PSN-L Email List Message

Subject: microseisms--especially to those with radio experience
From: Randall Peters PETERS_RD@..........
Date: Sun, 20 Dec 2009 09:59:05 -0500

I am satisfied that there is much more to learn about microseisms than is b=
elieved by those who swear by conventional wisdom.  I got my start in physi=
cs as an amateur radio (ham) operator.  Unfortunately, I failed to renew my=
 general class license years ago (k4ovo).  The radio experience has served =
me well, along with some other physics faculty members that I know.  For ex=
ample, it has caused me to consider the following, which I hope some of you=
 will consider.  The free-oscillations (eigenmodes) of the Earth, in which =
it rings like a bell-- are at frequencies too low to be easily studied by d=
irect means with the instruments which most of us use (not having supercond=
ucting gravimeters).  But I believe there may be a very simple way to study=
 the eigenmodes, using an idea that is basic to radio nearly a century old.=
  Just as intermediate frequencies based on heterodyning are a hallmark of =
radio technology, I have reason to believe (because of nonlinearity) that t=
he eigenmodes modulate the microseisms.  When you look at the typical micro=
seism spectrum, it looks like a broad continuous spectrum.  But it really c=
omprises a large number of fairly short-lived, well defined spectral lines.=
  The difference frequency between adjacent spectral lines appears in nearl=
y every case to correspond to one of the eigenmode frequencies.  The way to=
 see this is as follows--Using WinQuake, filter with a virtually zero bandp=
ass that is centered on the peak of the microseisems.  I have done this by =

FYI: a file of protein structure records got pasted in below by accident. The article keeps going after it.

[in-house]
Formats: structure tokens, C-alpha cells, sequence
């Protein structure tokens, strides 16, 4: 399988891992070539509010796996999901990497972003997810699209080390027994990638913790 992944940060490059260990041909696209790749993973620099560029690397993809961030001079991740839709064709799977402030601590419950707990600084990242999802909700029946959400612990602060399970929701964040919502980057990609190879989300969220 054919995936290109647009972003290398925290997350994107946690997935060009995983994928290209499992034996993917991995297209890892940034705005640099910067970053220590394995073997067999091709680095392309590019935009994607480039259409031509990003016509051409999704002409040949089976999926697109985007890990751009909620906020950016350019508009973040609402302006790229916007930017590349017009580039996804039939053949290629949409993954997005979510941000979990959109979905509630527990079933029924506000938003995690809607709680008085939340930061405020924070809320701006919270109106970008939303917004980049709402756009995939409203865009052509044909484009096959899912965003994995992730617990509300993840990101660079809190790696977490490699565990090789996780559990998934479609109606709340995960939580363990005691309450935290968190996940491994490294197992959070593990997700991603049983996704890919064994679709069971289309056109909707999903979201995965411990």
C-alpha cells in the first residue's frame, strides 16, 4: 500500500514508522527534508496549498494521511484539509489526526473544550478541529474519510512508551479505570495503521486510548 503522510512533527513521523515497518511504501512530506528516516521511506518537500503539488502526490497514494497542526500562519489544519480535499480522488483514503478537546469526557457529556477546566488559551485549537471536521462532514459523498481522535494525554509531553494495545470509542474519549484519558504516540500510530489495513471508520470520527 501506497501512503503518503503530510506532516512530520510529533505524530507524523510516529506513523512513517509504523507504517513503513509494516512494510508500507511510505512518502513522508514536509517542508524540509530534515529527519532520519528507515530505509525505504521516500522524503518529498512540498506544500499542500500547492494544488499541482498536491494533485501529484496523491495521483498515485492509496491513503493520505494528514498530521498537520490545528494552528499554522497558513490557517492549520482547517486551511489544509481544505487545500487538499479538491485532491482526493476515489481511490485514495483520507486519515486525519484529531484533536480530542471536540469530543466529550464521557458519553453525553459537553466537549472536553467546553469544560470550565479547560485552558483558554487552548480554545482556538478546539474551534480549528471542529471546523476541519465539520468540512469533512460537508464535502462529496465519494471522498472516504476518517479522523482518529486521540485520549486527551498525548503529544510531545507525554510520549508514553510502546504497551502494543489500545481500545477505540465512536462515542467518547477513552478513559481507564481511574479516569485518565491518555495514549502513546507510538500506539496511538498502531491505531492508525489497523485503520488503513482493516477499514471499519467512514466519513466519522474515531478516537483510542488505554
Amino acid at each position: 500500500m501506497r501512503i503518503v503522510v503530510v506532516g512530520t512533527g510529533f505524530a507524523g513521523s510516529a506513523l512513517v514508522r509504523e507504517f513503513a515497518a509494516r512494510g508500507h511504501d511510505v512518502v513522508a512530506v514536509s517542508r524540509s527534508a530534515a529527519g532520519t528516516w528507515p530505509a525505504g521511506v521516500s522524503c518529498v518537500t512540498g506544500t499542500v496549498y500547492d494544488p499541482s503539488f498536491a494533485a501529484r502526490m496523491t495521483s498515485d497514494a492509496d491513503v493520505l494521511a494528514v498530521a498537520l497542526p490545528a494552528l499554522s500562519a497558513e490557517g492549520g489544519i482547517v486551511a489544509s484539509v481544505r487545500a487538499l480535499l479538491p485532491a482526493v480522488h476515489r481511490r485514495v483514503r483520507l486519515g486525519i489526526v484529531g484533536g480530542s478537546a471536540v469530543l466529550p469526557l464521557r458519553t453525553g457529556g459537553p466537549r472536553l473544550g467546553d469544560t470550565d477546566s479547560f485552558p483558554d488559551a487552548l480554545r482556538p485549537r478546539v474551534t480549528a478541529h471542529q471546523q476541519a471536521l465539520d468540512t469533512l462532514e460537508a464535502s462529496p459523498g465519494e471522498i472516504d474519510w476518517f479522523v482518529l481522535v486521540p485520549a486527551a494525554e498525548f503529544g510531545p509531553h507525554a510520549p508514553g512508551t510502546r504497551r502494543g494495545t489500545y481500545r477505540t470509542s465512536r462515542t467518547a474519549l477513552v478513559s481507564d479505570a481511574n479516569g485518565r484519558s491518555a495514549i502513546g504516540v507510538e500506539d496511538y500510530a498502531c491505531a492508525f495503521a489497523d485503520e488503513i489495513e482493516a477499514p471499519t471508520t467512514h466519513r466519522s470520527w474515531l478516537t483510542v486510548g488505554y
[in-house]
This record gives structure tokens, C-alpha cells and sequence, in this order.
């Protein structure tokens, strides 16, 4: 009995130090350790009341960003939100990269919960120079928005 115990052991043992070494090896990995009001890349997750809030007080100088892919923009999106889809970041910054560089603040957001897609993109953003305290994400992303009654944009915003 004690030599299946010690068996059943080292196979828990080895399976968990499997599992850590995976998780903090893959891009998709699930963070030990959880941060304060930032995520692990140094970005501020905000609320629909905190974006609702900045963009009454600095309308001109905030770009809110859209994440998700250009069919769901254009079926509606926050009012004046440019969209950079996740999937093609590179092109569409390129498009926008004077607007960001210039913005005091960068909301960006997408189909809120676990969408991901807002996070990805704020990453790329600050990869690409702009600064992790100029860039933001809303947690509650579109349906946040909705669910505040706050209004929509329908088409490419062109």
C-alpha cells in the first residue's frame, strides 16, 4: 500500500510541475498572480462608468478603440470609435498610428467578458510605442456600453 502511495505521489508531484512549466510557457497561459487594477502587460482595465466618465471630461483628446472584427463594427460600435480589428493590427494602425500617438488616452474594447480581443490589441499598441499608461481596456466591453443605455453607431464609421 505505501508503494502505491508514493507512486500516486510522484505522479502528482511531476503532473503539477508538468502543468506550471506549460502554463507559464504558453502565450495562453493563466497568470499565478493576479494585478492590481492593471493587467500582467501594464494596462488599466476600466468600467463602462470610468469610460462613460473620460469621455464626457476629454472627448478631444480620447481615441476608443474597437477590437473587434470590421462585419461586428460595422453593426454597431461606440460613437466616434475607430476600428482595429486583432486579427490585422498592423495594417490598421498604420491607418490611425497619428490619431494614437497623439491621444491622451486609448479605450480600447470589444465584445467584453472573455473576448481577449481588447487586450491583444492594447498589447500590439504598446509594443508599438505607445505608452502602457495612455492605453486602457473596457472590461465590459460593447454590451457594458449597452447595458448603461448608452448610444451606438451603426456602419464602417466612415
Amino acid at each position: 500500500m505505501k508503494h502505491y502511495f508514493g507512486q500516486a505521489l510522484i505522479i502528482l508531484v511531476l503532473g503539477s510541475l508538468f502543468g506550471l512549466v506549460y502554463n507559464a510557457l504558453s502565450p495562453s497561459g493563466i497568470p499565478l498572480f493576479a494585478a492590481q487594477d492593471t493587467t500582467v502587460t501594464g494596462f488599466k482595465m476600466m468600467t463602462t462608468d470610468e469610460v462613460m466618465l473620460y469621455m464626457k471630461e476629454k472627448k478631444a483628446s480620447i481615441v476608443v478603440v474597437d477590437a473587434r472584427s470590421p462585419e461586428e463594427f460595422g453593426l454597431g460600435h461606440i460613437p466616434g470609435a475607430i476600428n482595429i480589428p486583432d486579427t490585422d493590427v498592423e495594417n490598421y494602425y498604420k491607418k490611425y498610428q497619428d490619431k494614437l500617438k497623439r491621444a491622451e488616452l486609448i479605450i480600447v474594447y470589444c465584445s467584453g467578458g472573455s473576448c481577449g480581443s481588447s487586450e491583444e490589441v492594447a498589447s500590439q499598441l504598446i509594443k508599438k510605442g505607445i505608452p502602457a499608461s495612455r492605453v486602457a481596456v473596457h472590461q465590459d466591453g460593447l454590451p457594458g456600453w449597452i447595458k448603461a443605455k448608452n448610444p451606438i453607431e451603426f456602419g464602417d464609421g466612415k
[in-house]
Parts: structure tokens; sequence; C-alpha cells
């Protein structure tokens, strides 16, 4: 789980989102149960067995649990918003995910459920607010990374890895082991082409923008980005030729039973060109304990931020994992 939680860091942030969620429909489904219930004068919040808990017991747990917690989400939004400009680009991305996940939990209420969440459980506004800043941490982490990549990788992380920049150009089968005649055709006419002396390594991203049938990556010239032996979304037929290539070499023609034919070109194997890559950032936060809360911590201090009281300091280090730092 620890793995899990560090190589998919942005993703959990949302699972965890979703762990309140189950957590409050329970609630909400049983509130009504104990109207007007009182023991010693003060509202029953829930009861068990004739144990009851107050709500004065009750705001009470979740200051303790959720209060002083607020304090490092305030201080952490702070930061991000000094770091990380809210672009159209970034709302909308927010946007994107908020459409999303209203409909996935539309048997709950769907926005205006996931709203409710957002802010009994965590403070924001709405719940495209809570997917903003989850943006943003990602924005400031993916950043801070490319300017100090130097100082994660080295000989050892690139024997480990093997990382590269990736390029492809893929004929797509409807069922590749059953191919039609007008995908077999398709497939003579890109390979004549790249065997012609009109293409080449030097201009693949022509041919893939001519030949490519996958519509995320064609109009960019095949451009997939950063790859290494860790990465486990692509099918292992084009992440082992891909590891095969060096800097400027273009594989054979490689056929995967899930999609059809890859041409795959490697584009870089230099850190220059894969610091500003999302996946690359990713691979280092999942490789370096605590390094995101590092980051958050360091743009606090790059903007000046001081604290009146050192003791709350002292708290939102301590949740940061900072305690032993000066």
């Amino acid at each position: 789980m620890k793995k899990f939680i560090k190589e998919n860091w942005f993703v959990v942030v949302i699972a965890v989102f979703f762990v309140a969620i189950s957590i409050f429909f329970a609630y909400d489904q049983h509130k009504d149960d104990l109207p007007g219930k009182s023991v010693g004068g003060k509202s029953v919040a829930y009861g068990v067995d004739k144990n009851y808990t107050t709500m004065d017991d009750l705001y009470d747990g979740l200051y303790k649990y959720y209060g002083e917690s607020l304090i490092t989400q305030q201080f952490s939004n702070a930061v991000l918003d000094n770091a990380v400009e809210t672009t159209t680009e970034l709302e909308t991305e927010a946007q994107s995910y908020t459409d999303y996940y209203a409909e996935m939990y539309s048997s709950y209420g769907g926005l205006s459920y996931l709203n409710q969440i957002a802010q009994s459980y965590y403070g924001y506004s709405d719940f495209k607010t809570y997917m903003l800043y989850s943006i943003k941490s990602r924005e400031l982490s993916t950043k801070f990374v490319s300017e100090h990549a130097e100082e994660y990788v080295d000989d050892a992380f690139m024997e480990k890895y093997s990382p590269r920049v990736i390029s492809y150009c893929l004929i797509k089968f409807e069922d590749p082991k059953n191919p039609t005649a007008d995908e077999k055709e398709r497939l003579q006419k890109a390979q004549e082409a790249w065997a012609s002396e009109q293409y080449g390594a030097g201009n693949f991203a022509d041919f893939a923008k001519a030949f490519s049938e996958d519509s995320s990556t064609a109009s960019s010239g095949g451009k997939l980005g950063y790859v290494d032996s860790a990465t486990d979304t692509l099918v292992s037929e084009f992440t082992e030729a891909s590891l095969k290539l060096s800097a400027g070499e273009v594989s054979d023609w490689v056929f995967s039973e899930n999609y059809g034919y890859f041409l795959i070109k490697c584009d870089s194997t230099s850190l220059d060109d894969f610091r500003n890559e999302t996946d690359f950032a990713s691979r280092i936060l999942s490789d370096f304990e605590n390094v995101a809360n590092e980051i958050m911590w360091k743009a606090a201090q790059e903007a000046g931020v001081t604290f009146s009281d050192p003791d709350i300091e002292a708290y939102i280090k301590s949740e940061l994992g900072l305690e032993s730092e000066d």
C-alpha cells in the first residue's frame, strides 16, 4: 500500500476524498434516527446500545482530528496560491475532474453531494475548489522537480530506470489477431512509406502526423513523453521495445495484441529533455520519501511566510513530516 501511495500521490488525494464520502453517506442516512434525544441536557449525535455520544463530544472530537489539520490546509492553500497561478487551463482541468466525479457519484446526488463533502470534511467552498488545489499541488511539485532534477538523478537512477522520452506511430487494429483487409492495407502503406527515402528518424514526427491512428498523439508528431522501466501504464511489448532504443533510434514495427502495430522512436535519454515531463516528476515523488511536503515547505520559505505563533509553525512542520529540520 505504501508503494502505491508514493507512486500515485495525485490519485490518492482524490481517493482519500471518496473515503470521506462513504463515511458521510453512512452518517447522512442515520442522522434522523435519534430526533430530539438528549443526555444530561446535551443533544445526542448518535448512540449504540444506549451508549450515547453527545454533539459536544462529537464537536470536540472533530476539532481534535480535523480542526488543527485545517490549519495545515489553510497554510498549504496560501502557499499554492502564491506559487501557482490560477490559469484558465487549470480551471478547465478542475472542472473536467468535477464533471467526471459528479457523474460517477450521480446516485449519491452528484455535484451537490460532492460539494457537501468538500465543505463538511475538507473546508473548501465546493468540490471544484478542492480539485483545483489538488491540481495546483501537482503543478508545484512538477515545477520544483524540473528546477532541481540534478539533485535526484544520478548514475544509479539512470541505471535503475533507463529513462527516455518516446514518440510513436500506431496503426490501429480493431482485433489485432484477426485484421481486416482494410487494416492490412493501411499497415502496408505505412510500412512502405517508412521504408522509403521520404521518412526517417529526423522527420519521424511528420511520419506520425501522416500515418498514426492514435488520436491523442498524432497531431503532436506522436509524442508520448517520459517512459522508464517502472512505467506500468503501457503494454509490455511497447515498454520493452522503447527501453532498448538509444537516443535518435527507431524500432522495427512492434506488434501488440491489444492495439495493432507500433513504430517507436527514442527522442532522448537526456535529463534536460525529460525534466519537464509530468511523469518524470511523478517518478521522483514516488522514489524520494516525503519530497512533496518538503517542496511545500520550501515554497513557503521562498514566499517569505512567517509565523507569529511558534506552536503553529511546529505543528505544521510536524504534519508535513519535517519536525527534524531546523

setting both high-pass and low-pass at the same value, such as 0.154 Hz, an=
d select 10-poles for the filter characteristic of each.  After doing this =
filter, select 2000-s long individual segments for the x-scale, and then do=
 the FFT for each of these segments.  If under options you select 'arrange'=
, you can look simultaneously at both the time record and the spectrum for =
a given segment.  You will notice that the coherence time of individual mic=
ro's is about 10 to 20 cycles.  As you scan from start to end of a full day=
's record (I use one sample per second for these studies) you will see that=
 the spectrum is a set of sharp spectral lines with small separation freque=
ncies between adjacent lines.  The spacing between these lines changes as y=
ou go from start to finish.  I believe these differences comprise a finite =
set of 'modulation' frequencies that are the Earth's eigenmode set.  Is any=
body interested in checking my hypothesis?  It will take a bit of your time=
 to identify from the spectral lines thus displayed, enough cases to build =
confidence in my claim.=

Public Seismic Network Mailing List (PSN-L)

[ Top ] [ Back ] [ Home Page ]